Make Any Suit a Tux

According to the New York Times, 2022 is on track to be the biggest year for weddings in North America since 1984. With approximately 2.5 million weddings scheduled for this year and the endemic approaching, it seems formal dressing is experiencing a serious resurgence.  

In menswear, it doesn’t get more formal than a tuxedo. Although the classic suit has long been the punchline of many penguin jokes, there’s no denying the sleek ––and often sexy–– appeal of a well-tailored tuxedo. 

Indochino’s latest customization may be a response to this: the option to turn any suit into a tux. Giving you a choice to make your favorite Indochino fabrics tuxedo-ready broadens creative possibilities and truly captures the ‘made for you’ philosophy

But what is a tuxedo, and how does it differ from your favorite formal suit?

What Makes It a Tux?

The fundamental differences between a suit and a tuxedo are primarily within the details. The most obvious differentiator is the lapels. Regardless of what type of fabric makes the suit, tuxedo lapels are typically satin.

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Traditionally tuxedo trousers are designed with a satin stripe down the outseam (the exterior side of the pants) to compliment the satin in the jacket’s lapels. However, this defining detail has since changed due to modern tuxedo styles. It is true that every pair of trousers with a satin stripe is most likely a tuxedo pant, but not every pair of tuxedo pants features this detail.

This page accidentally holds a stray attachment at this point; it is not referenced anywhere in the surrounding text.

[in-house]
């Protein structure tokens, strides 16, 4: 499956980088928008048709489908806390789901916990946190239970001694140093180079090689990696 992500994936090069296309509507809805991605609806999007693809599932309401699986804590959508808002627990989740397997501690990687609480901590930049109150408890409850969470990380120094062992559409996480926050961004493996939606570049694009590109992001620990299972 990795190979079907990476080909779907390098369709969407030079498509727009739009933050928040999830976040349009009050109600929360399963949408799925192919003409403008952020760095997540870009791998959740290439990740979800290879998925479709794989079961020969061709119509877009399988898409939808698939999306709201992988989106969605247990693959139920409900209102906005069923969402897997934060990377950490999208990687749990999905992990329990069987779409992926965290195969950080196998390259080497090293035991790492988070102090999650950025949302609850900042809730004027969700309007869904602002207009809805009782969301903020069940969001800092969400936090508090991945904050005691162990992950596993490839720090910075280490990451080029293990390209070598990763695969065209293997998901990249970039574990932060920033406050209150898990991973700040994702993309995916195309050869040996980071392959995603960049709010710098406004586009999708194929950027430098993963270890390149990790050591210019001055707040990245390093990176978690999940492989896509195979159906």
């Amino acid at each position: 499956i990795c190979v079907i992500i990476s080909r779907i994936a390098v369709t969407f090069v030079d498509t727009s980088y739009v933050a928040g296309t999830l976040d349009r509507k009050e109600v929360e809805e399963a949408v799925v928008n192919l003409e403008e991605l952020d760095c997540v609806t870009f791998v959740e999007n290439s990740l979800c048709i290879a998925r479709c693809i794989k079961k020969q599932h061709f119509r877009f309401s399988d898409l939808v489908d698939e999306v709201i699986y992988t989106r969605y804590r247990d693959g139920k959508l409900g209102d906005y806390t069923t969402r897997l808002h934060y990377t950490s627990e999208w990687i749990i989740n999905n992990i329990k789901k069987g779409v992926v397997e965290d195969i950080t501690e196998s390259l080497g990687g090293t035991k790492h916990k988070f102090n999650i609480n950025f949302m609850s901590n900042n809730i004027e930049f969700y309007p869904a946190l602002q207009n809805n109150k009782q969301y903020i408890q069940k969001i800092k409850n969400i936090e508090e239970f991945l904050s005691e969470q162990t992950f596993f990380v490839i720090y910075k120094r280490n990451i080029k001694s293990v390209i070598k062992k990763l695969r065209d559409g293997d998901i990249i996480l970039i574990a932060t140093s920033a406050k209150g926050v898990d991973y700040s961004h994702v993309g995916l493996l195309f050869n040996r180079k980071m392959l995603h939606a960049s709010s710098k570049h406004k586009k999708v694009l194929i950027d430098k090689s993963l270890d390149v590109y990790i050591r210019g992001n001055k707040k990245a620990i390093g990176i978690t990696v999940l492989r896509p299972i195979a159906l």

Whether black, white, or patterned, another defining detail of a tuxedo is the shirt. Winged tips are a common feature on tuxedo shirts, which are typically worn with bow ties. In spite of this, we see less of this traditional rule in modern suiting. See: Jake Gyllenhaal in a Givenchy tuxedo and styled with a tieless and unbuttoned tuxedo shirt.

In the past, tuxedos usually stayed within the black, navy, or white color scheme but present-day designs have shown that any color fabric can make a sleek tuxedo, even those with patterns.


Make Any Suit a Tux 

Could it be that the classic tuxedo we know is no longer the classic we want? Of course, a black, white, or navy tux will never cycle out of style. Yet, when we’re on the verge of making bolder fashion choices, shouldn’t our tuxedos be the same? 

Fashion the Harrogate Fuschia Suit into a double-breasted tuxedo for a front row appearance or modernize your wedding look and have the Kelbrook Check Light Blue Suit designed into the tuxedo of your dreams. No fabric is too bold, saturated, or lush for a tuxedo-style makeover. 

In the days leading up to the endemic, it’s safe to say glamor is taking the spotlight again, and Indochino will do everything they can to make sure we’re appropriately dressed. 


Renee Bu

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